U.S. Energy News

Study finds ‘substantial’ health benefits from renewable mandates

COAL: A lawsuit brought by 22 states and seven cities challenging the U.S. EPA’s Clean Power Plan rollback is the most significant test yet of President Trump’s efforts to eliminate or weaken Obama-era climate rules. (New York Times)

ALSO: The IRS challenges whether Fidelity Investments can claim tax credits for investing in chemically treated coal at three South Carolina plants. (Reuters) 

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• A new peer-reviewed study finds substantial health benefits in Rust Belt states when utilities are required to use more renewable energy. (Axios)
• Meteorologists at a forum in New York discuss how weather forecasts help utilities estimate wind and solar energy generation. (Albany Times Union)

• Texas’ grid operator lifts an emergency alert but urges people to continue conserving power on the fifth day of a triple-digit heat wave. (KXAN-TV)
• After several days of record electricity use, Texas’ heat wave caused prices to spike to $9,000 per megawatt-hour on Tuesday. (E&E News)
• In the aftermath of Hurricane Maria, efforts to rebuild Puerto Rico’s electrical system offers lessons for boosting resilience. (Ensia)

• Stanford University develops a saltwater battery that could offer emissions-free power to coastal wastewater treatment plants. (E&E News)
• A developer is ready to build a pumped hydro storage facility in Montana but needs to find a customer before breaking ground. (Greentech Media)
A new Texas law allows municipal utilities and electric cooperatives to own energy storage facilities without registering as a power generator. (Utility Dive) 

• An aggressive strategy of building wind and solar projects in states with renewable energy mandates helped make Florida’s NextEra Energy the world’s largest renewable developer. (E&E News)
• The declining costs of renewable energy help utilities play a key role in addressing climate change. (NPR)

• The Trump administration is preparing a plan to end federal regulation of methane leaks from oil and gas facilities. (Bloomberg)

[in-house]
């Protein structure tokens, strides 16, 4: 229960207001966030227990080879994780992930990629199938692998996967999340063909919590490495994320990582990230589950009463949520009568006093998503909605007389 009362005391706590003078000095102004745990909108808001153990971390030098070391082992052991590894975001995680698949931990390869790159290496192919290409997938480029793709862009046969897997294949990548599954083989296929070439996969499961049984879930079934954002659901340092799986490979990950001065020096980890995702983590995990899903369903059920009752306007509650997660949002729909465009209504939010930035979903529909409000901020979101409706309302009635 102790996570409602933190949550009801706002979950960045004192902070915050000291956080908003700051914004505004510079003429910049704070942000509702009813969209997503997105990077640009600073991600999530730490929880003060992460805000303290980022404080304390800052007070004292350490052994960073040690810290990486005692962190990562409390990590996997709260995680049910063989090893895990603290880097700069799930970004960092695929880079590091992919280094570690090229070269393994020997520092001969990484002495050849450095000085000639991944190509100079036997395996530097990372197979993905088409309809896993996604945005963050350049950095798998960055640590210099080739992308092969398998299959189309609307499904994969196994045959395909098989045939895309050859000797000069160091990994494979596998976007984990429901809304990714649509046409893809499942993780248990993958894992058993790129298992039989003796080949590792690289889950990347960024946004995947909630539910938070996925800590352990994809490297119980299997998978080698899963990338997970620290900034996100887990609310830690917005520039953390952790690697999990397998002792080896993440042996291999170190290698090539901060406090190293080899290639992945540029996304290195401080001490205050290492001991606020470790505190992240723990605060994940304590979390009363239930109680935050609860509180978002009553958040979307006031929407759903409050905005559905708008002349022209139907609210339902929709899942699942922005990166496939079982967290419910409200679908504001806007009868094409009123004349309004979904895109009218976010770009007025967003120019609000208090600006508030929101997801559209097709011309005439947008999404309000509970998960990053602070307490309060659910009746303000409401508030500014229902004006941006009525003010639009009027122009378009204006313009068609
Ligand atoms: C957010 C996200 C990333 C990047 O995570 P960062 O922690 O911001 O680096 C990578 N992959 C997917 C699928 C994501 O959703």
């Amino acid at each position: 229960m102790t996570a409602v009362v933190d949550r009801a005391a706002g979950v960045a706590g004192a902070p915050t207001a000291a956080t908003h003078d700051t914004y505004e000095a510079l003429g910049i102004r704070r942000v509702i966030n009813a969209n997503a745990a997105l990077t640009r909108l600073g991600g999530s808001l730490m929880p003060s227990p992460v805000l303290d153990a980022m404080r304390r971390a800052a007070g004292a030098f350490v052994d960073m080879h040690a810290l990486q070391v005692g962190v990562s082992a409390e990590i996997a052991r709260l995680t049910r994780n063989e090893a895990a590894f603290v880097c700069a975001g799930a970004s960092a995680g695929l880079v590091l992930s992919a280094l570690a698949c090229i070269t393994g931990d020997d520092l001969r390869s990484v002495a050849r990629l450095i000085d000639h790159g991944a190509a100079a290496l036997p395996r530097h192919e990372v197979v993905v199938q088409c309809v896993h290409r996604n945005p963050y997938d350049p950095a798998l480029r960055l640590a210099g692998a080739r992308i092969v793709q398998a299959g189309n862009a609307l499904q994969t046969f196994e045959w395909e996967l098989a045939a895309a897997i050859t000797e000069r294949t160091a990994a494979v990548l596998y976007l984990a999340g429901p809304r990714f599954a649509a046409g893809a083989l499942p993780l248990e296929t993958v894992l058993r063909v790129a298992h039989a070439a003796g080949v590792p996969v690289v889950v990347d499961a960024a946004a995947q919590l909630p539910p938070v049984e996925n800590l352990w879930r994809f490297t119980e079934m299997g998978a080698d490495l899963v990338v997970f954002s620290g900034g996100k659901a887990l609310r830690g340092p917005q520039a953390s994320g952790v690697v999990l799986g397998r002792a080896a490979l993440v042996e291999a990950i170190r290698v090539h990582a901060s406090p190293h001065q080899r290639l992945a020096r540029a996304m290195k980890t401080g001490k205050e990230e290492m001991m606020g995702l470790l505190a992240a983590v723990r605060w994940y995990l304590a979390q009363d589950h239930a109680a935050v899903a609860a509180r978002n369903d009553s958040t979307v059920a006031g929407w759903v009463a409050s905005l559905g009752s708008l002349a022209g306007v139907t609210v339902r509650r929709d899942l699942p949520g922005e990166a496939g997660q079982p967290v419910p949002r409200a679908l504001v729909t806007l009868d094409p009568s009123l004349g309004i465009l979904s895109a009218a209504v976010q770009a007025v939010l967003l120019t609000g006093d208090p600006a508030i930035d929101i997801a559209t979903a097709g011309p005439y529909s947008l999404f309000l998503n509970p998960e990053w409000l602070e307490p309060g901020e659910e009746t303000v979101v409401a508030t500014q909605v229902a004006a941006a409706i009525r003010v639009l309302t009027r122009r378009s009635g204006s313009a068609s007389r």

• A new Cornell University study blames shale drilling and fracking for a massive increase in methane emissions. (DeSmog Blog)

ELECTRIC VEHICLES: North Carolina regulators are under pressure to deny Duke Energy’s $76 million plan to build the Southeast’s largest network of electric vehicle chargers. (E&E News)

OFFSHORE WIND: Federal regulators who ordered an additional study for Vineyard Wind say the review will run into 2020, well past the developers’ targeted construction launch. (Commonwealth Magazine)

SOLAR: The odds of extending a federal tax credit for solar have improved, but it still looks like an uphill battle, industry leaders say. (Greentech Media)

POLICY: A bipartisan group of Minnesota lawmakers works behind the scenes to craft clean energy policy they hope to pass next year. (Minnesota Public Radio)

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CLEAN TECH: Fuel cell maker Bloom Energy Corp. says clean energy laws in California and New York have contributed to its shares hitting all-time lows because its cells typically run on natural gas. (Bloomberg)

• President Trump’s appointment of a former coal association president to a federal coal mine regulator is a familiar “fox guarding the henhouse” move, a media watchdog writes. (Media Matters)
• Outdated rules in competitive electricity markets too often give preference to older, less efficient, higher polluting power sources, write directors at a national business association that supports clean energy. (The Hill)

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